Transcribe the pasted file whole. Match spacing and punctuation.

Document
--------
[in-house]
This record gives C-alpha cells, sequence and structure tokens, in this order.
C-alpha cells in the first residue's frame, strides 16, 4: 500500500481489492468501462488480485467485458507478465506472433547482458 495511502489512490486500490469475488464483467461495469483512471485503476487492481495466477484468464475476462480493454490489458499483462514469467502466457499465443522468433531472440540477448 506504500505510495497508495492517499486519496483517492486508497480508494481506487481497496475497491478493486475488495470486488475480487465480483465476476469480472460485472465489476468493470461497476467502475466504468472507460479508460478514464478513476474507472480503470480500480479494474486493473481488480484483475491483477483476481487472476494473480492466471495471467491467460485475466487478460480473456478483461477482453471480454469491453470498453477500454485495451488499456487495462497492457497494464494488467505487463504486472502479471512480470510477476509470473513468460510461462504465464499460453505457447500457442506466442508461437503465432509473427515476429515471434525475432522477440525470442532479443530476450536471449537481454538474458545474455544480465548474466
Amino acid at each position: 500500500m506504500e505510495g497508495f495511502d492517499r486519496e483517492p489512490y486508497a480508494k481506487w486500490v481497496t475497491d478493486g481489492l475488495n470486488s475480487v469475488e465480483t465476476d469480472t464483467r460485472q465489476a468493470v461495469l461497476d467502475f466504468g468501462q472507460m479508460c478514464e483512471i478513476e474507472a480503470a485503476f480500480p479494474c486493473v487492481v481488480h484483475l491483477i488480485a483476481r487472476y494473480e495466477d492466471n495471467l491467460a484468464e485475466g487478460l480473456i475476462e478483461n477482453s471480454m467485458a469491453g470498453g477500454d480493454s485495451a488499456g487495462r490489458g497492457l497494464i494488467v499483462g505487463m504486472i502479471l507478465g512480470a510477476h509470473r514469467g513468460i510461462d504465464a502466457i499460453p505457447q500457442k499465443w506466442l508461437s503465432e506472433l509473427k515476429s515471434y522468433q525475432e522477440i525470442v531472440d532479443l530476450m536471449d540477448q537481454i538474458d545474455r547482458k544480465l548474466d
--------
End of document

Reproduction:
[in-house]
This record gives C-alpha cells, sequence and structure tokens, in this order.
C-alpha cells in the first residue's frame, strides 16, 4: 500500500481489492468501462488480485467485458507478465506472433547482458 495511502489512490486500490469475488464483467461495469483512471485503476487492481495466477484468464475476462480493454490489458499483462514469467502466457499465443522468433531472440540477448 506504500505510495497508495492517499486519496483517492486508497480508494481506487481497496475497491478493486475488495470486488475480487465480483465476476469480472460485472465489476468493470461497476467502475466504468472507460479508460478514464478513476474507472480503470480500480479494474486493473481488480484483475491483477483476481487472476494473480492466471495471467491467460485475466487478460480473456478483461477482453471480454469491453470498453477500454485495451488499456487495462497492457497494464494488467505487463504486472502479471512480470510477476509470473513468460510461462504465464499460453505457447500457442506466442508461437503465432509473427515476429515471434525475432522477440525470442532479443530476450536471449537481454538474458545474455544480465548474466
Amino acid at each position: 500500500m506504500e505510495g497508495f495511502d492517499r486519496e483517492p489512490y486508497a480508494k481506487w486500490v481497496t475497491d478493486g481489492l475488495n470486488s475480487v469475488e465480483t465476476d469480472t464483467r460485472q465489476a468493470v461495469l461497476d467502475f466504468g468501462q472507460m479508460c478514464e483512471i478513476e474507472a480503470a485503476f480500480p479494474c486493473v487492481v481488480h484483475l491483477i488480485a483476481r487472476y494473480e495466477d492466471n495471467l491467460a484468464e485475466g487478460l480473456i475476462e478483461n477482453s471480454m467485458a469491453g470498453g477500454d480493454s485495451a488499456g487495462r490489458g497492457l497494464i494488467v499483462g505487463m504486472i502479471l507478465g512480470a510477476h509470473r514469467g513468460i510461462d504465464a502466457i499460453p505457447q500457442k499465443w506466442l508461437s503465432e506472433l509473427k515476429s515471434y522468433q525475432e522477440i525470442v531472440d532479443l530476450m536471449d540477448q537481454i538474458d545474455r547482458k544480465l548474466d